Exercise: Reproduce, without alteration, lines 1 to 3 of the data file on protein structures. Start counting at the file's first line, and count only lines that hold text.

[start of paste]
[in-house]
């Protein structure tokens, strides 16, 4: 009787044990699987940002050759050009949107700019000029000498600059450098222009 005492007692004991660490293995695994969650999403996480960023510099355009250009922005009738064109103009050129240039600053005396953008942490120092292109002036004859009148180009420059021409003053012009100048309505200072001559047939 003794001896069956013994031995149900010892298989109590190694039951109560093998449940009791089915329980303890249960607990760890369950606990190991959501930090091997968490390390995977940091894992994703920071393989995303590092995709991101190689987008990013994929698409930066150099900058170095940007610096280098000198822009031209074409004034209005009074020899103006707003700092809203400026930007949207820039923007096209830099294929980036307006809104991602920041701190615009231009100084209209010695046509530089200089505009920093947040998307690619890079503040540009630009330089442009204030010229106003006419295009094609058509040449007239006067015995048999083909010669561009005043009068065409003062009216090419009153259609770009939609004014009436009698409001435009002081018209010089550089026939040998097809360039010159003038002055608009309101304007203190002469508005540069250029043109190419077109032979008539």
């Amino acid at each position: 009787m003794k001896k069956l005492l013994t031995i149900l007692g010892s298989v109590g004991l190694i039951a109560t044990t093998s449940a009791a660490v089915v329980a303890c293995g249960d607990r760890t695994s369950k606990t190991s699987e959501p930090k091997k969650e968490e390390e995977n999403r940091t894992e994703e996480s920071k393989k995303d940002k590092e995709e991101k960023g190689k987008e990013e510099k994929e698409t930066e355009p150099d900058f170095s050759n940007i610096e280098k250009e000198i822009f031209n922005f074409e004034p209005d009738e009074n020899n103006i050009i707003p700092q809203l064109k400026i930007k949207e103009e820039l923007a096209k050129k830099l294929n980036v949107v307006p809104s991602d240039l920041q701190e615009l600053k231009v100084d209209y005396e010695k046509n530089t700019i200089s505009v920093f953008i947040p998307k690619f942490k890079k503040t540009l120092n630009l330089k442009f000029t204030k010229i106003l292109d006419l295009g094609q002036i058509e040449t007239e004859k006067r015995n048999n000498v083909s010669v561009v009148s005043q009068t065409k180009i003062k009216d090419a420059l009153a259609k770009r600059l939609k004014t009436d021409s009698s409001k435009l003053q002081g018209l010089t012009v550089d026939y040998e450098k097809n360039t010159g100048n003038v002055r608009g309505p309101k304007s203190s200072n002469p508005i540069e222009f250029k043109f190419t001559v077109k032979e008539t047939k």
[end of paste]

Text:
[in-house]
């Protein structure tokens, strides 16, 4: 009787044990699987940002050759050009949107700019000029000498600059450098222009 005492007692004991660490293995695994969650999403996480960023510099355009250009922005009738064109103009050129240039600053005396953008942490120092292109002036004859009148180009420059021409003053012009100048309505200072001559047939 003794001896069956013994031995149900010892298989109590190694039951109560093998449940009791089915329980303890249960607990760890369950606990190991959501930090091997968490390390995977940091894992994703920071393989995303590092995709991101190689987008990013994929698409930066150099900058170095940007610096280098000198822009031209074409004034209005009074020899103006707003700092809203400026930007949207820039923007096209830099294929980036307006809104991602920041701190615009231009100084209209010695046509530089200089505009920093947040998307690619890079503040540009630009330089442009204030010229106003006419295009094609058509040449007239006067015995048999083909010669561009005043009068065409003062009216090419009153259609770009939609004014009436009698409001435009002081018209010089550089026939040998097809360039010159003038002055608009309101304007203190002469508005540069250029043109190419077109032979008539």
């Amino acid at each position: 009787m003794k001896k069956l005492l013994t031995i149900l007692g010892s298989v109590g004991l190694i039951a109560t044990t093998s449940a009791a660490v089915v329980a303890c293995g249960d607990r760890t695994s369950k606990t190991s699987e959501p930090k091997k969650e968490e390390e995977n999403r940091t894992e994703e996480s920071k393989k995303d940002k590092e995709e991101k960023g190689k987008e990013e510099k994929e698409t930066e355009p150099d900058f170095s050759n940007i610096e280098k250009e000198i822009f031209n922005f074409e004034p209005d009738e009074n020899n103006i050009i707003p700092q809203l064109k400026i930007k949207e103009e820039l923007a096209k050129k830099l294929n980036v949107v307006p809104s991602d240039l920041q701190e615009l600053k231009v100084d209209y005396e010695k046509n530089t700019i200089s505009v920093f953008i947040p998307k690619f942490k890079k503040t540009l120092n630009l330089k442009f000029t204030k010229i106003l292109d006419l295009g094609q002036i058509e040449t007239e004859k006067r015995n048999n000498v083909s010669v561009v009148s005043q009068t065409k180009i003062k009216d090419a420059l009153a259609k770009r600059l939609k004014t009436d021409s009698s409001k435009l003053q002081g018209l010089t012009v550089d026939y040998e450098k097809n360039t010159g100048n003038v002055r608009g309505p309101k304007s203190s200072n002469p508005i540069e222009f250029k043109f190419t001559v077109k032979e008539t047939k």